James Beard Award Finalist and Food & Wine Best New Chef Julia Sullivan, is just getting started.
“I always tell people that when I was growing up here in Nashville there wasn't a lot going on,” Chef Julia Sullivan laughs.
“But I think more has changed since 2013, when I came back to now, than even in the 10 years before,” she says, still smiling. “It’s the reason I came home, I really felt like it was a great place to carve something out for myself.”
Sitting in a booth in the corner of her restaurant, Henrietta Red, it’s hard to believe all that she’s saying, so simply put, but she insists that it’s all true. Natural light floods the open, intricately designed space, and as she looks outside on the snow-trodden streets, she spots a delivery driver, waiting outside in the cold. She lets him in, signs for the produce, and sits back down in the sunlight.
In one of the most rapidly changing cities in the United States, Henrietta Red has served as a beacon of excellence and stability. The quality of food, service, hospitality, helped usher in a new era of dining in the city, one that has blended traditional southern cuisine with understated refinement.
The restaurant in many ways, is a perfect reflection of the Chef herself. There’s something unsuspecting and humble about its white brick walls and open kitchen plan, about the ease with which subtleties are expressed on the menu.
“I was really intent on opening the kind of restaurant that I would want to eat in,” Chef Sullivan says. “Of course, when I was living in New York, working at Per Se and Stone Barns, there were endless options, but here in Nashville it felt like you were kind of confined to just a couple different categories.”
Her menu is a showcase of how beautifully Southern cuisine can blend with fine dining. Take for example, the oyster bar, now one of the city’s, and region’s preeminent spots. By sourcing bivalves from across the country, and Canada, shipped to the restaurant overnight, each one, depicts a different story, profile, and sense of place. Whether that’s the creaminess of Vancouver, the brininess of the Atlantic, or the mild taste of the Gulf, it’s all here.
Oysters turned out to be one of her favorite things to discuss, and she mentions how Henrietta Red works with an organization called Oyster South which supports the Southern Oyster Industry to get more of the water-filtering organisms into the water.
But she doesn’t stop at oysters, either. There is plenty of room to play in her dinner menu, paired wisely with a reliable brunch that keeps people coming back again and again. “I really wanted it to be a place where women would come for brunch, but then create a dinner menu where we’d experiment and get creative and challenge people.”
Upon opening in 2017, Henrietta was flooded with acclaim. It was named Bon Appetit’s Best New Restaurant, written up in the New York Times, Los Angeles Times, Food & Wine, and plenty more, and to top it all off, Chef Sullivan was soon named one of the country’s best chefs in 2018.
Now in its fifth year, Henrietta Red continues to push the boundaries of food in Nashville. The menu remains focused on sustainably sourced and raised seafood and vegetables (the oysters being the one key exception, although oysters are pretty great for the environment in their own right). Chef Sullivan cites Stone Barns as inspiration, although notes, “Creating what they do for a local business isn’t really feasible, but we try.”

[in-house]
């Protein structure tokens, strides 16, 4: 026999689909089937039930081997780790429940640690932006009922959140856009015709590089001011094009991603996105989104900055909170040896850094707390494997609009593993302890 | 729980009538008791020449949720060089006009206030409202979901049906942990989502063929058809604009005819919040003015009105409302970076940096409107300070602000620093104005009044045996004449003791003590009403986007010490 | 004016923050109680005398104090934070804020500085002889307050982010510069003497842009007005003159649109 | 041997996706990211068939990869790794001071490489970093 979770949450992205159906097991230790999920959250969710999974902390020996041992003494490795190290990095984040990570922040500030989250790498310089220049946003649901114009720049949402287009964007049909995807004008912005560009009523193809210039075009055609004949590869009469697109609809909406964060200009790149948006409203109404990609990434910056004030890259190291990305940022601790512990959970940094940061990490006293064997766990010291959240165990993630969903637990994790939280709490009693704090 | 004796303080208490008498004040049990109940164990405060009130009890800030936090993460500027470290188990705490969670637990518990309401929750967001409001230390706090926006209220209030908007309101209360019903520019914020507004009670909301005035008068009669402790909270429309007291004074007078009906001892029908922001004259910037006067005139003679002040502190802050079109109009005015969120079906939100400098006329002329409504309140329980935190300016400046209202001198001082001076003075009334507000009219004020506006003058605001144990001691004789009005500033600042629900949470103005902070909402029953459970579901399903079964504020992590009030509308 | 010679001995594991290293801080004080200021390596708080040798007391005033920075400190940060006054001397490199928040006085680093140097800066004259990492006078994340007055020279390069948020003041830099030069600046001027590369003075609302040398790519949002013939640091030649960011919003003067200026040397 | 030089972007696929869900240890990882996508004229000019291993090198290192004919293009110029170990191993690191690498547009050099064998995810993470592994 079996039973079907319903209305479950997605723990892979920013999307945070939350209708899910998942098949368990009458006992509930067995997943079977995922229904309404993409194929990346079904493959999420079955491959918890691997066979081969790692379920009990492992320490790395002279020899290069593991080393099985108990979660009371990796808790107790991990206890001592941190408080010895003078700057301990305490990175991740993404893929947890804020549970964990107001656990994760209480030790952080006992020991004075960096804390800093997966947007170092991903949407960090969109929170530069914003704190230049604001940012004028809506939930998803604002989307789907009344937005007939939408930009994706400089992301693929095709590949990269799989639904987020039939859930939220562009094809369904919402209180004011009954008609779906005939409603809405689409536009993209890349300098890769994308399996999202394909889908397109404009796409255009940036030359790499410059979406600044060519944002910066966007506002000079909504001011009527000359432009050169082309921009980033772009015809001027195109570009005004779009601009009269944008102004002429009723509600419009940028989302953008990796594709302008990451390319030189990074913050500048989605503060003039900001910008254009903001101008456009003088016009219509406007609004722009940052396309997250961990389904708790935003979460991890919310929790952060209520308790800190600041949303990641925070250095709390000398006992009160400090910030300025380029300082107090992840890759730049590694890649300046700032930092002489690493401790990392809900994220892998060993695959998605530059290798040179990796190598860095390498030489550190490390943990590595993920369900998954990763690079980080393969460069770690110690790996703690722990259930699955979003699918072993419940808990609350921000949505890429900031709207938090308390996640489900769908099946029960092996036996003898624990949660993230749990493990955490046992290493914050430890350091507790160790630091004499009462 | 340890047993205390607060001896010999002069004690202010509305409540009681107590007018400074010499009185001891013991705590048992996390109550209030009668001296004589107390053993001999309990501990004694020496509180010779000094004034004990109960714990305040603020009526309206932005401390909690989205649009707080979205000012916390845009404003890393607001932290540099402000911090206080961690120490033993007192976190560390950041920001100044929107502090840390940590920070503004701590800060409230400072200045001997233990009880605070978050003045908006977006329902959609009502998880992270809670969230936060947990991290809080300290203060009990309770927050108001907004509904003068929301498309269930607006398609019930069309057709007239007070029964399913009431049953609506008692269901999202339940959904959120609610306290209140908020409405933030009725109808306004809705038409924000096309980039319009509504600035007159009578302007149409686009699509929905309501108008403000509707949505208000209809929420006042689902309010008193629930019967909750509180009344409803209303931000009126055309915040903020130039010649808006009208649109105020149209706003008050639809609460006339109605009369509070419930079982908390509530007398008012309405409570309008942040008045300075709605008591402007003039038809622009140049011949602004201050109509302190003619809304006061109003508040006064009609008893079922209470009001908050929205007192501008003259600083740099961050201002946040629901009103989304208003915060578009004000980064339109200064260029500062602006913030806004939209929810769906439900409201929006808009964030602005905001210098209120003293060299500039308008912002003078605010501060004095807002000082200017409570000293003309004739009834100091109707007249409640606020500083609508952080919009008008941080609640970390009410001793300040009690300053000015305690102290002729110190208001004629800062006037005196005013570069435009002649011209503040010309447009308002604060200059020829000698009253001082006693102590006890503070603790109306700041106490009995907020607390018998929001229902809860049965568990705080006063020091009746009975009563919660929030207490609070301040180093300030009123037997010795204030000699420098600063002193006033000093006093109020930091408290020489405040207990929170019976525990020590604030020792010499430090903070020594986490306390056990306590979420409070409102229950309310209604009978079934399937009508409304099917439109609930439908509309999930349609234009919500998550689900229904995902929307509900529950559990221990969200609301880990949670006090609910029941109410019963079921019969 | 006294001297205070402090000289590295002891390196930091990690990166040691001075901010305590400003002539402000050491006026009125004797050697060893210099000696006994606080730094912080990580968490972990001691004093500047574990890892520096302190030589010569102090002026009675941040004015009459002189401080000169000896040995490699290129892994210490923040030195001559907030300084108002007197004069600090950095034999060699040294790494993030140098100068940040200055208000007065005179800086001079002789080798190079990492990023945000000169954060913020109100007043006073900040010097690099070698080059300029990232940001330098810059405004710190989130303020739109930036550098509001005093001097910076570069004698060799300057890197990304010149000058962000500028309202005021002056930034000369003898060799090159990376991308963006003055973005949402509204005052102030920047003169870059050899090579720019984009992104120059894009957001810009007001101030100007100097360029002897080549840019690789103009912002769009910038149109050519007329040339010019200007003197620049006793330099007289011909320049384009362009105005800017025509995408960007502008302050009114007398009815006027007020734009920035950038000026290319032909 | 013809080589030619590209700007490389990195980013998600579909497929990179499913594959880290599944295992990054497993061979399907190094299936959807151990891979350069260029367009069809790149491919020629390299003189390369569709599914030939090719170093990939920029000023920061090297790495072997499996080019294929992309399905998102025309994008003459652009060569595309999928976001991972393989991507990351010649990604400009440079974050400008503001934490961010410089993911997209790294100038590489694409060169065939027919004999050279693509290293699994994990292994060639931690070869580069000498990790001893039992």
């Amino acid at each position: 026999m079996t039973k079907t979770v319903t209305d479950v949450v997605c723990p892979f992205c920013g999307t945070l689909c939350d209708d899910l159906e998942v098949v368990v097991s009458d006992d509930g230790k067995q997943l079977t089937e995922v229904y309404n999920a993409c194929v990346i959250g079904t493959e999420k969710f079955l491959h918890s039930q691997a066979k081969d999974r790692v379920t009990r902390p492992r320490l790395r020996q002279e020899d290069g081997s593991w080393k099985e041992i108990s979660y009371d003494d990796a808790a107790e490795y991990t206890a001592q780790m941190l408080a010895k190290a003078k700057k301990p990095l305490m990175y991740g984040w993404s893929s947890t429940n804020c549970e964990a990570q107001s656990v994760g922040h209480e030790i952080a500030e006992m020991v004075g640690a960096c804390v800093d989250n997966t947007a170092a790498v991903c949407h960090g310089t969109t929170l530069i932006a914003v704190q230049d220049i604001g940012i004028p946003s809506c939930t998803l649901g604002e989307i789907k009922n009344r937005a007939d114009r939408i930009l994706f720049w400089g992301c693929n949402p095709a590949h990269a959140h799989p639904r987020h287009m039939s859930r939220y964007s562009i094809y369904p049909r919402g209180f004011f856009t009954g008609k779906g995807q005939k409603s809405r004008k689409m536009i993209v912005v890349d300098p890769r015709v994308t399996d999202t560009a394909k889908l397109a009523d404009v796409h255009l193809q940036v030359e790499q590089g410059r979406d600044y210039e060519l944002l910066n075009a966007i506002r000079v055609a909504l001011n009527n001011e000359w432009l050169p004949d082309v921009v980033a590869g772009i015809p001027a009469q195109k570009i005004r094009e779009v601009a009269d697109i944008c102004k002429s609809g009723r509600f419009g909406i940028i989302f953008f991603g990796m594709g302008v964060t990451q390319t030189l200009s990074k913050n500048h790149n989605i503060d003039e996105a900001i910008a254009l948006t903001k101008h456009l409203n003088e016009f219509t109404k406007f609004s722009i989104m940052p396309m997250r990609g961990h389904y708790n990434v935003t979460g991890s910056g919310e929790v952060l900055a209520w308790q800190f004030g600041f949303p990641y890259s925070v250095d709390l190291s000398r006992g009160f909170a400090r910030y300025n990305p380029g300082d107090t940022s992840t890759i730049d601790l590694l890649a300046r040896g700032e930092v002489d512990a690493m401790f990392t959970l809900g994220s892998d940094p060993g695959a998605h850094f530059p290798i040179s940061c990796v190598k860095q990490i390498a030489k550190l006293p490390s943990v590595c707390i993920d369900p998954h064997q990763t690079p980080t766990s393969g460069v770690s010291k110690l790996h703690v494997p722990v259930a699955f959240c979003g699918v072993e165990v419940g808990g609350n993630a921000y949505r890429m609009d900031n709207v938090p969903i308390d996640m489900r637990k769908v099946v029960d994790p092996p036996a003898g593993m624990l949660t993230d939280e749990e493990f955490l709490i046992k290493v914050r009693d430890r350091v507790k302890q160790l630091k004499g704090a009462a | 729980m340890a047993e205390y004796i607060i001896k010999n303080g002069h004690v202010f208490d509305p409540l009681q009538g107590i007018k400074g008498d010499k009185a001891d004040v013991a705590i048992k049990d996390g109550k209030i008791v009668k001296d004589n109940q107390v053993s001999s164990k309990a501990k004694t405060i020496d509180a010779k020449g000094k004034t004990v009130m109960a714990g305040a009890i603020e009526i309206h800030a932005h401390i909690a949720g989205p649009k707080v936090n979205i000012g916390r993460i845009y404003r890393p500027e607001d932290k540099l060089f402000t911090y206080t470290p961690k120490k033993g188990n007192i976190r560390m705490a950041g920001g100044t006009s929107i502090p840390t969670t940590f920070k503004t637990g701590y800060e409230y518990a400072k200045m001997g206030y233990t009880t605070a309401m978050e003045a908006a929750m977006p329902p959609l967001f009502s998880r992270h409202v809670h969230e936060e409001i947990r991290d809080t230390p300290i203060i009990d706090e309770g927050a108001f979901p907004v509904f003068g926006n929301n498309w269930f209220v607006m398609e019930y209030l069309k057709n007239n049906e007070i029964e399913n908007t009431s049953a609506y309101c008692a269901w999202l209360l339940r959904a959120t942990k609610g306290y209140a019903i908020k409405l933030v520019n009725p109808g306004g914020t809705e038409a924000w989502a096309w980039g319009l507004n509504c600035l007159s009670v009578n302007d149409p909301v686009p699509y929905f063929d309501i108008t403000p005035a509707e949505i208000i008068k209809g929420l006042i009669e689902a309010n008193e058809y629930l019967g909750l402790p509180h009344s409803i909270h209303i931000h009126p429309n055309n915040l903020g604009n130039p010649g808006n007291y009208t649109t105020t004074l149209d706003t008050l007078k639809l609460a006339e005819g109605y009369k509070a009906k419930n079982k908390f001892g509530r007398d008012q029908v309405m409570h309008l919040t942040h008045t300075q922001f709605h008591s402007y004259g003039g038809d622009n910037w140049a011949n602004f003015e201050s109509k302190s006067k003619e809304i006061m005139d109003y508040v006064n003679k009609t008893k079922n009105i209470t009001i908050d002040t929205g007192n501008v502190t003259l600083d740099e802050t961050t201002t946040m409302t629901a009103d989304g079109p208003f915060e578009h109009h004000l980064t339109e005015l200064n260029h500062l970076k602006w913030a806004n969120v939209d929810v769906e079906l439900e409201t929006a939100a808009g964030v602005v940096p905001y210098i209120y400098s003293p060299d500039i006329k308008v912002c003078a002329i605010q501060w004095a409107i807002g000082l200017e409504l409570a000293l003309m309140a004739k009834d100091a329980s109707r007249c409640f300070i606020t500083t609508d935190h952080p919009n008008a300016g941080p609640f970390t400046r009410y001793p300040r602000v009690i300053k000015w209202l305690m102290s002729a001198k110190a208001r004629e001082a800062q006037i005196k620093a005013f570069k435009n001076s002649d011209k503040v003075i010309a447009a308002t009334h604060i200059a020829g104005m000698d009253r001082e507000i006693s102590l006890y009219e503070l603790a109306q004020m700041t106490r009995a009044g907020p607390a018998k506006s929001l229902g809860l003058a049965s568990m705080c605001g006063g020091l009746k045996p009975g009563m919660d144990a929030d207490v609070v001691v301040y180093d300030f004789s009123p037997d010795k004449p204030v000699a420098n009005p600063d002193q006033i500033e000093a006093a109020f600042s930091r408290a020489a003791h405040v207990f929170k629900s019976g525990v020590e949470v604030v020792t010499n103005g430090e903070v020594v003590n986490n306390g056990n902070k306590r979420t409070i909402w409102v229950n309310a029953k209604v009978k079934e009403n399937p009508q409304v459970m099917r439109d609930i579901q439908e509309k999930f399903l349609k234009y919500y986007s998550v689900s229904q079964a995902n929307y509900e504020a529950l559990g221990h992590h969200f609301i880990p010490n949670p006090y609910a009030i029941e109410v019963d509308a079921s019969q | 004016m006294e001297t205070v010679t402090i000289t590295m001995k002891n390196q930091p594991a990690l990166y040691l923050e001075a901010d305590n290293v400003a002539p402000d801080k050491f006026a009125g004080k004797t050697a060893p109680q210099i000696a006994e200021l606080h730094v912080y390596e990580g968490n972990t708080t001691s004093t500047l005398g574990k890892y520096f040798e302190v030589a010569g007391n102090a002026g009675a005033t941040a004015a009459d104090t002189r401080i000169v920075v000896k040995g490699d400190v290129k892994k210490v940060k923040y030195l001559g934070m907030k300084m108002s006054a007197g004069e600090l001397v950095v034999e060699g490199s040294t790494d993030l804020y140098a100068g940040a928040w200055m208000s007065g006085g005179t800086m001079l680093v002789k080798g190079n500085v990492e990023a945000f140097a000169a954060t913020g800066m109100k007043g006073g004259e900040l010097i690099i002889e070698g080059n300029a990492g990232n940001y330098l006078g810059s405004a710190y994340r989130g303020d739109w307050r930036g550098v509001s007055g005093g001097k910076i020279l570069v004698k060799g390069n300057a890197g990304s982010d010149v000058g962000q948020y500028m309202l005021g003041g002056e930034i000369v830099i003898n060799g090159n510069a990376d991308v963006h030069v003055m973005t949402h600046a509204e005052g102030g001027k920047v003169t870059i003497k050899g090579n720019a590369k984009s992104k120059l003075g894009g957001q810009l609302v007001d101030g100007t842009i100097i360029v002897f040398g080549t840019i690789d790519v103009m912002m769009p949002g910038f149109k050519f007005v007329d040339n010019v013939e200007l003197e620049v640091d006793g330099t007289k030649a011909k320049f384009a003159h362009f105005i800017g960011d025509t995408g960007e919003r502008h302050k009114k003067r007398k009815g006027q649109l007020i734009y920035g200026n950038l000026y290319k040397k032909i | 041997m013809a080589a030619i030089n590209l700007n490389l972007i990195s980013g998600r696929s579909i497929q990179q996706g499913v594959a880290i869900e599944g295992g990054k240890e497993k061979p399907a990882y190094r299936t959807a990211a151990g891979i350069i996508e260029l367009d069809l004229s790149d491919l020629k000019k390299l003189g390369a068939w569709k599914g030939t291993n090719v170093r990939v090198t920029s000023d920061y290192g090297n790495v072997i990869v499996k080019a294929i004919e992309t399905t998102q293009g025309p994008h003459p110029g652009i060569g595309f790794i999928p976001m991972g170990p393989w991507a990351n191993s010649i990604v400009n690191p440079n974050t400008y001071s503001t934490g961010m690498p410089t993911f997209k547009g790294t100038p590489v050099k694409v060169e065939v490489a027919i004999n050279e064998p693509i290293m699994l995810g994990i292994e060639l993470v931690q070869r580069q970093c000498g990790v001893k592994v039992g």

For example, Chef Sullivan worked to create a garden in her backyard where she grows and sources ingredients for the restaurant. “We have four 10x4 foot beds raised with trellises where we grow tomatoes and squashes, and it’s great to have during the summertime,” she explains.
In addition, Henrietta Red gets most ingredients from a local food hub called Nashville Grown that aggregates from about 30 to 40 different local farms. She also insists on composting oyster shells, and other food scraps from the restaurant, despite the overhead it creates. “It’s always kind of a punch in the gut, especially for a small business to have to pay for that cost,” she says, “but you know, I think it’s important to speak with your dollars.”
By creating delicious food that betters her surroundings, she allows others to do the same. Whether it’s the gulf shrimp linguine, a beautiful mélange of southern flavor, or the shaved kale salad with Calabrian chiles, which almost tastes like pasta in its own right, or even the roasted oysters, filled with green curry or salsa matcha, each dish is listed with a reserved simplicity on the menu, yet when it arrives, it is filled with an understated complexity. It doesn’t brag, but perhaps it should.
Even as Nashville continues to grow, Chef Sullivan wonders about the sustainability of the future. “All of these people moving here have been great for business,” she says, “we have a lot of tourism and a lot of awesome regulars.” However, the challenges that bring are always in front of mind. “But I think some things that are good for the restaurant industry aren’t great for the quality of life for the people who live here. And as someone from here, I’m conflicted about it.”
As her staff trickles in for dinner prep, they all greet her with a nod and a firm but quiet “chef.” One fills a giant cutting board with onions and shallots, slicing them evenly. Another looks over a list in the back, ensuring everything is in order. As the sun sets, tables are decorated with candles and delicate bouquets, and as the guests arrive, ice is dumped into the oyster bar among heaps of shells ready to be shucked.
It’s a perfectly orchestrated dinner party every single night, and conducting it all, right in frame, is Chef Sullivan, dutifully making sure every detail is precise, perfect, just as it should be.